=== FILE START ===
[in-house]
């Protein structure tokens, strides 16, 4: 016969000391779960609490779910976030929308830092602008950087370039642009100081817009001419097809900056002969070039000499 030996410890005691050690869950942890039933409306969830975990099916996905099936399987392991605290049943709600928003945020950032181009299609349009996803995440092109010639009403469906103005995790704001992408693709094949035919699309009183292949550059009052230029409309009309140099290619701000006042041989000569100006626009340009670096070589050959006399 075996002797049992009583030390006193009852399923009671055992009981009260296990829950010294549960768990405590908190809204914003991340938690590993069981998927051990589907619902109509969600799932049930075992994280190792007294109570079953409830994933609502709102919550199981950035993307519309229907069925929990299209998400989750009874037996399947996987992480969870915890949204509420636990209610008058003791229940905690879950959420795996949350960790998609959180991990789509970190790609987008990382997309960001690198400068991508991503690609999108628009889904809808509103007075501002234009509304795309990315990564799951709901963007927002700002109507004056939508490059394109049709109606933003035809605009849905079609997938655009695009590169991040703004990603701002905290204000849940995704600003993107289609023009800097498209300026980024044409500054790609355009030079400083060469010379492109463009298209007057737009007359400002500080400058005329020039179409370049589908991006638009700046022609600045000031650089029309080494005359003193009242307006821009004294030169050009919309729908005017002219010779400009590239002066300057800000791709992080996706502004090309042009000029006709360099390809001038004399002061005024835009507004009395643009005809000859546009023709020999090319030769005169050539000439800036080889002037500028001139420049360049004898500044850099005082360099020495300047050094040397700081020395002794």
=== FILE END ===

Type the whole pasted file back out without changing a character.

[in-house]
């Protein structure tokens, strides 16, 4: 016969000391779960609490779910976030929308830092602008950087370039642009100081817009001419097809900056002969070039000499 030996410890005691050690869950942890039933409306969830975990099916996905099936399987392991605290049943709600928003945020950032181009299609349009996803995440092109010639009403469906103005995790704001992408693709094949035919699309009183292949550059009052230029409309009309140099290619701000006042041989000569100006626009340009670096070589050959006399 075996002797049992009583030390006193009852399923009671055992009981009260296990829950010294549960768990405590908190809204914003991340938690590993069981998927051990589907619902109509969600799932049930075992994280190792007294109570079953409830994933609502709102919550199981950035993307519309229907069925929990299209998400989750009874037996399947996987992480969870915890949204509420636990209610008058003791229940905690879950959420795996949350960790998609959180991990789509970190790609987008990382997309960001690198400068991508991503690609999108628009889904809808509103007075501002234009509304795309990315990564799951709901963007927002700002109507004056939508490059394109049709109606933003035809605009849905079609997938655009695009590169991040703004990603701002905290204000849940995704600003993107289609023009800097498209300026980024044409500054790609355009030079400083060469010379492109463009298209007057737009007359400002500080400058005329020039179409370049589908991006638009700046022609600045000031650089029309080494005359003193009242307006821009004294030169050009919309729908005017002219010779400009590239002066300057800000791709992080996706502004090309042009000029006709360099390809001038004399002061005024835009507004009395643009005809000859546009023709020999090319030769005169050539000439800036080889002037500028001139420049360049004898500044850099005082360099020495300047050094040397700081020395002794």